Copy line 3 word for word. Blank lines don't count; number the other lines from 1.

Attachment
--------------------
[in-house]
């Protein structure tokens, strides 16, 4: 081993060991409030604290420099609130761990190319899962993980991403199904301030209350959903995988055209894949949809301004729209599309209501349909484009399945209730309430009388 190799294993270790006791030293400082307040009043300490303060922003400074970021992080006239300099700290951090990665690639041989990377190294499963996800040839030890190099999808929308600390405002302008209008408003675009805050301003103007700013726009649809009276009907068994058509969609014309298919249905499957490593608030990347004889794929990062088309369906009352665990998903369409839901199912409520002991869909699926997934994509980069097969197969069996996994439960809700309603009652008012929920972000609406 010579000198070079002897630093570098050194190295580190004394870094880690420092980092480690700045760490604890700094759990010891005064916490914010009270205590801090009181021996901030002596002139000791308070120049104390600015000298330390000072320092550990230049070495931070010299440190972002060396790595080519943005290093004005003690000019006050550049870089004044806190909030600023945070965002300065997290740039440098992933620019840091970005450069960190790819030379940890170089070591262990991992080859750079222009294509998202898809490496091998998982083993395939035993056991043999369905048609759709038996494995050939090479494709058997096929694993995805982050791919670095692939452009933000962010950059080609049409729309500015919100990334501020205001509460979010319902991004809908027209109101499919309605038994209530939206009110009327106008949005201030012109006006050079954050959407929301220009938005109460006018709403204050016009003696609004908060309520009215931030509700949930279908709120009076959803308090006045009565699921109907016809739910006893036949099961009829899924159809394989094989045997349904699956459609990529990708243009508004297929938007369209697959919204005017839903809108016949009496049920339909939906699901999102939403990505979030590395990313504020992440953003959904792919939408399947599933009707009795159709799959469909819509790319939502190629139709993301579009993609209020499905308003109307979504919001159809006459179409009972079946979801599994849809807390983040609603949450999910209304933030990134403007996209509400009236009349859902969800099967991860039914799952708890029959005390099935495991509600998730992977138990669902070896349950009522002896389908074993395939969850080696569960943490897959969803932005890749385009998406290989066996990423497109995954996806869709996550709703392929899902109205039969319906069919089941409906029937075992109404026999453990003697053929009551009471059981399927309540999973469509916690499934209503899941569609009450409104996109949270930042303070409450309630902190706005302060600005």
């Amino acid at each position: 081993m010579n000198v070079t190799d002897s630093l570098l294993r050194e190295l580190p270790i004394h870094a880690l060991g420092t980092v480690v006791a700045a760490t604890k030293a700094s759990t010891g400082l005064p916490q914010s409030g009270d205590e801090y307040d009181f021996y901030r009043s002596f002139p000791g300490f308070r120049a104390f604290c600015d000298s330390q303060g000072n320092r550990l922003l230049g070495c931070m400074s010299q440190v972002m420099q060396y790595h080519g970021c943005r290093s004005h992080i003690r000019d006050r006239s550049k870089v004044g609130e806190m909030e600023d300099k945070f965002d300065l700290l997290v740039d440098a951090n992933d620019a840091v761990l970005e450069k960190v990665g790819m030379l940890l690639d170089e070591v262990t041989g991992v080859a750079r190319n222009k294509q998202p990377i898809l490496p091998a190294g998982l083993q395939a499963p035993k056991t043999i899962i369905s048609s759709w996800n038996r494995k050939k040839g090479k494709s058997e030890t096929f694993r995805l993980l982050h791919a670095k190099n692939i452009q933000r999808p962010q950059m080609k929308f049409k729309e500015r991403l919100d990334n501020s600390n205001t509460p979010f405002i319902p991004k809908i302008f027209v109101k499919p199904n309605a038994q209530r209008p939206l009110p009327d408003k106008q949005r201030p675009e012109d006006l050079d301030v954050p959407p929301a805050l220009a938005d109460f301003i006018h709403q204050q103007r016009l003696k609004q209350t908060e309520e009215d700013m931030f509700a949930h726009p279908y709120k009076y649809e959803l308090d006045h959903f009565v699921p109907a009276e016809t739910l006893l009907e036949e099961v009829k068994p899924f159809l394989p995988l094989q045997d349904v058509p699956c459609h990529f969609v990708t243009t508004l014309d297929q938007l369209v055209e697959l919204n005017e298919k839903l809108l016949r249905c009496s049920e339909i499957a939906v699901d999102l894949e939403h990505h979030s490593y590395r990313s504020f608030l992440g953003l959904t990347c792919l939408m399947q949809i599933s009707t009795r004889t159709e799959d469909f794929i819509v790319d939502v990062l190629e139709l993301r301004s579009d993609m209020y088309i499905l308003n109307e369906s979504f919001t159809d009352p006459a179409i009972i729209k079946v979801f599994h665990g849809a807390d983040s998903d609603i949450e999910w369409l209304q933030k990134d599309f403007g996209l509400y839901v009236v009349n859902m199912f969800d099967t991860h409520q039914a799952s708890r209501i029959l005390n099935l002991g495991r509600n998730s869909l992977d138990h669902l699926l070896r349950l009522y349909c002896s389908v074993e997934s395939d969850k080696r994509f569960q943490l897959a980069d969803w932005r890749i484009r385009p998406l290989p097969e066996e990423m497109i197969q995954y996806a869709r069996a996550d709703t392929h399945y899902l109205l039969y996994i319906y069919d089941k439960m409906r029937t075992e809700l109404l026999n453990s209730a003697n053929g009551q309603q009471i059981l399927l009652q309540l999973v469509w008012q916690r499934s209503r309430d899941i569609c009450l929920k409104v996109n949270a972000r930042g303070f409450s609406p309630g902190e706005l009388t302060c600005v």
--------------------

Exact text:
């Amino acid at each position: 081993m010579n000198v070079t190799d002897s630093l570098l294993r050194e190295l580190p270790i004394h870094a880690l060991g420092t980092v480690v006791a700045a760490t604890k030293a700094s759990t010891g400082l005064p916490q914010s409030g009270d205590e801090y307040d009181f021996y901030r009043s002596f002139p000791g300490f308070r120049a104390f604290c600015d000298s330390q303060g000072n320092r550990l922003l230049g070495c931070m400074s010299q440190v972002m420099q060396y790595h080519g970021c943005r290093s004005h992080i003690r000019d006050r006239s550049k870089v004044g609130e806190m909030e600023d300099k945070f965002d300065l700290l997290v740039d440098a951090n992933d620019a840091v761990l970005e450069k960190v990665g790819m030379l940890l690639d170089e070591v262990t041989g991992v080859a750079r190319n222009k294509q998202p990377i898809l490496p091998a190294g998982l083993q395939a499963p035993k056991t043999i899962i369905s048609s759709w996800n038996r494995k050939k040839g090479k494709s058997e030890t096929f694993r995805l993980l982050h791919a670095k190099n692939i452009q933000r999808p962010q950059m080609k929308f049409k729309e500015r991403l919100d990334n501020s600390n205001t509460p979010f405002i319902p991004k809908i302008f027209v109101k499919p199904n309605a038994q209530r209008p939206l009110p009327d408003k106008q949005r201030p675009e012109d006006l050079d301030v954050p959407p929301a805050l220009a938005d109460f301003i006018h709403q204050q103007r016009l003696k609004q209350t908060e309520e009215d700013m931030f509700a949930h726009p279908y709120k009076y649809e959803l308090d006045h959903f009565v699921p109907a009276e016809t739910l006893l009907e036949e099961v009829k068994p899924f159809l394989p995988l094989q045997d349904v058509p699956c459609h990529f969609v990708t243009t508004l014309d297929q938007l369209v055209e697959l919204n005017e298919k839903l809108l016949r249905c009496s049920e339909i499957a939906v699901d999102l894949e939403h990505h979030s490593y590395r990313s504020f608030l992440g953003l959904t990347c792919l939408m399947q949809i599933s009707t009795r004889t159709e799959d469909f794929i819509v790319d939502v990062l190629e139709l993301r301004s579009d993609m209020y088309i499905l308003n109307e369906s979504f919001t159809d009352p006459a179409i009972i729209k079946v979801f599994h665990g849809a807390d983040s998903d609603i949450e999910w369409l209304q933030k990134d599309f403007g996209l509400y839901v009236v009349n859902m199912f969800d099967t991860h409520q039914a799952s708890r209501i029959l005390n099935l002991g495991r509600n998730s869909l992977d138990h669902l699926l070896r349950l009522y349909c002896s389908v074993e997934s395939d969850k080696r994509f569960q943490l897959a980069d969803w932005r890749i484009r385009p998406l290989p097969e066996e990423m497109i197969q995954y996806a869709r069996a996550d709703t392929h399945y899902l109205l039969y996994i319906y069919d089941k439960m409906r029937t075992e809700l109404l026999n453990s209730a003697n053929g009551q309603q009471i059981l399927l009652q309540l999973v469509w008012q916690r499934s209503r309430d899941i569609c009450l929920k409104v996109n949270a972000r930042g303070f409450s609406p309630g902190e706005l009388t302060c600005v």